Your Investments: Do you have multiple accounts? Get a financial quarterback

Instead of one portfolio being diversified between various asset classes, you diversify with various advisers and their strategies.

By AARON KATSMAN
November 12, 2014 22:57
3 minute read.
House and calculator [Illustrative].

House and calculator [Illustrative].. (photo credit: INGIMAGE)

 
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With more and more investors choosing to use multiple financial advisers to manage their money, it has become important to have one adviser who oversees everything that is going on to make sure they are investing in an efficient manner.

While it used to be that investors chose to work with one adviser, or do it themselves, things have changed. According to Cerulli Associates, a Boston-based research firm: “Among the entire advice-seeking universe, 27 percent of households use multiple advisers. Narrow that range to households with $2 million to $5 million to invest and the percentage climbs to 35%. Among those with more than $5 million to invest, 58% use multiple advisers. In the last three years, the pace has accelerated, with the average number of adviser relationships per household climbing as investors who handled their own finances turned to advisers for the first time and those already using advisers added to their stable.”

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Who is in charge?

The reason that more investors are using multiple advisers is because they want to hear different opinions. I have some high-net-worth clients who send me information that another one of their managers sends them. I can only assume that my opinions are relayed to their other advisers as well. In this way clients can implement various investment strategies that suit the various opinions of their advisers.

I would go so far as to say that it is an even better approach to diversification. Instead of one portfolio being diversified between various asset classes, you diversify with various advisers and their strategies.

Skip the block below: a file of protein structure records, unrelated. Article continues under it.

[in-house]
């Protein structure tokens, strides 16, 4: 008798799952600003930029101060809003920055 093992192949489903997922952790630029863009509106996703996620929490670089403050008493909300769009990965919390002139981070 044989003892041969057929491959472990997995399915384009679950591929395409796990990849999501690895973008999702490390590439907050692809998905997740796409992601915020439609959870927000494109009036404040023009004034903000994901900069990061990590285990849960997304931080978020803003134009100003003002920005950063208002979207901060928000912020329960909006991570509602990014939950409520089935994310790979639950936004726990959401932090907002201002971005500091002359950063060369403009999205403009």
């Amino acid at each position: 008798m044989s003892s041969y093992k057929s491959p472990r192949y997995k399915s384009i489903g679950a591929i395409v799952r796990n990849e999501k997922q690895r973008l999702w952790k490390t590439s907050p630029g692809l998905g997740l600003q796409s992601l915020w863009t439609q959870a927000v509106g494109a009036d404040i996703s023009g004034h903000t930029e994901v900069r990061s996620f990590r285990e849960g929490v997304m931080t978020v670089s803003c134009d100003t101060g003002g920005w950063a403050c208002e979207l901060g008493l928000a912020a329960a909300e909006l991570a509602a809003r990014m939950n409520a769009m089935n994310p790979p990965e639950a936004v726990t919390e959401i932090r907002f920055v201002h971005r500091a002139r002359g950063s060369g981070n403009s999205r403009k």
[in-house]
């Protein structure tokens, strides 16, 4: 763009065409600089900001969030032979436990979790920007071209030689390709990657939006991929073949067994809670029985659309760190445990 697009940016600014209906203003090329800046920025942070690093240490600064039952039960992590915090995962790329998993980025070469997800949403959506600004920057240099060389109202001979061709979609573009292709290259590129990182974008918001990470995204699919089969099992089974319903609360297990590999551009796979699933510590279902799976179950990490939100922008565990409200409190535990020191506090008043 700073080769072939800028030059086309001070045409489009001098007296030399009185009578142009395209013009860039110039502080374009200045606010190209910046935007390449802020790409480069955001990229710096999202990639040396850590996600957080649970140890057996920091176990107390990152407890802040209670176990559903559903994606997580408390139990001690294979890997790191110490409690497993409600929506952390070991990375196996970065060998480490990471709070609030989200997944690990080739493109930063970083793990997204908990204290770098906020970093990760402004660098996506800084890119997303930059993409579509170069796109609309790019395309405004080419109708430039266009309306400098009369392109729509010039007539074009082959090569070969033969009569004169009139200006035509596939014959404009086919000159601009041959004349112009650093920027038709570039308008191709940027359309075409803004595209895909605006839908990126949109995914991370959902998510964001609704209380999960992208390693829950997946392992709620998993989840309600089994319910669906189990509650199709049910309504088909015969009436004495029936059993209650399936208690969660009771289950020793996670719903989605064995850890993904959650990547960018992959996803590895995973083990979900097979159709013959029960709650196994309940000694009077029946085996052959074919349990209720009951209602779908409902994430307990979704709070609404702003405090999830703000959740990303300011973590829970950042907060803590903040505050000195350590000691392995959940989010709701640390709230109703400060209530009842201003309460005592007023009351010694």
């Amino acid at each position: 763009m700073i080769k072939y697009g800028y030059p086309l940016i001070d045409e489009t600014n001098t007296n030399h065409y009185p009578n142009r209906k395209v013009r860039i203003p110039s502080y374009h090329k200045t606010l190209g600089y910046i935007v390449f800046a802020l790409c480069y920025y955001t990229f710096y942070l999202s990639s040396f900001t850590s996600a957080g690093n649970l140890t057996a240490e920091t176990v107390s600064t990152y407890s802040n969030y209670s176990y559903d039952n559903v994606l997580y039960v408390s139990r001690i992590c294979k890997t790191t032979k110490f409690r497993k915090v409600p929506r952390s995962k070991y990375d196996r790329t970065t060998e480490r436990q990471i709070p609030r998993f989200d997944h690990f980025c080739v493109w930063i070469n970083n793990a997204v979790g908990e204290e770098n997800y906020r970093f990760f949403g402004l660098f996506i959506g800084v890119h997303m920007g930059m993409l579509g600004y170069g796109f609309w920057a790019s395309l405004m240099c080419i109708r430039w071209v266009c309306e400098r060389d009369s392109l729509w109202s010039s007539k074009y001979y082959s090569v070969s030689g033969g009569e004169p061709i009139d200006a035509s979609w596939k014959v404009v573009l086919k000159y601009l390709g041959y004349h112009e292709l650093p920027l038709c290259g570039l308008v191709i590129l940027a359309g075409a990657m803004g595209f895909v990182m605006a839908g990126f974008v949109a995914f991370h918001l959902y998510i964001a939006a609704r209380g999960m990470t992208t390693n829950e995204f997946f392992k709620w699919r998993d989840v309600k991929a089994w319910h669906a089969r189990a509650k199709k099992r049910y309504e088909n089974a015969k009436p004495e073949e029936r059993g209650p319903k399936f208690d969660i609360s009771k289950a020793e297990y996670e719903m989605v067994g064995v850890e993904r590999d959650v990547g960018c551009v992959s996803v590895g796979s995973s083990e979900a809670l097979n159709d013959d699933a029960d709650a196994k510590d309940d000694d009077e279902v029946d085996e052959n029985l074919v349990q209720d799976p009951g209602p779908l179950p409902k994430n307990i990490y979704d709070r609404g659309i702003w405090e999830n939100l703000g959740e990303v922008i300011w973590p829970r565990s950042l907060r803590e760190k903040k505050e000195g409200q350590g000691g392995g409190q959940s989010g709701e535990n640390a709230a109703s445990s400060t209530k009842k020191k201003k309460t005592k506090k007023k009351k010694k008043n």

The problem is that each manager is doing their own thing, and no one ends up speaking to the clients to see what their goals are and if they are going to be changing.

Ultimately the clients ends up with a portfolio that may have been suitable 10 years ago, but it bears little relevance to their current financial situation.



I recently met with a widow who had money both in the United States and in Israel. She had two different managed local Israeli accounts and two managed accounts in the US.

She has one child left to marry off (two are already married), and while she gives a bit of monthly help to her married children, most of this money is meant to supplement her pensions, as she is retiring at the end of December.

She showed me all the statements, and aside for many redundancies in the investments – she owned Johnson & Johnson in all four accounts – she had a very aggressive portfolio. She told me she had not received a call to discuss her investments in a few years. Due to the lack of communication, none of her managers knew about her changed investment goals, and she ended up with a portfolio far too aggressive for her new situation. It’s not the portfolio managers’ fault. They have a mandate in terms of risk levels, and then they invest with discretion. It’s not part of their job description to check in with a client.

Invest in a quarterback

The most effective solution to this problem is to have one adviser be the dedicated financial quarterback. When a client has multiple accounts, a financial coordinator will have a broader view of the situation in general. He will not just focus on one account but will assess everything and see how the entire financial situation fits his client’s goals and needs. He will make sure that each manager is doing what they are supposed to be doing.

‘Hut hut hike’

Before meeting with your financial coordinator, define your goals and needs, and make a list of your assets. Then your adviser can assess all your different investment accounts, property and any other assets to see if you are invested in a way that you can accomplish what you set out to do. He can also determine if you need to make changes to get your investments in line with your goals.

There is nothing wrong with using multiple managers.

Just make sure that you have a financial coordinator who will oversee all of your investments and help you achieve your financial goals.

The information contained in this article reflects the opinion of the author and not necessarily the opinion of Portfolio Resources Group, Inc., or its affiliates.

aaron@lighthousecapital.co.il


Aaron Katsman is a licensed financial professional in Israel and the United States who helps people with US investment accounts. He is the author of the book Retirement GPS: How to Navigate Your Way to A Secure Financial Future with Global Investing.

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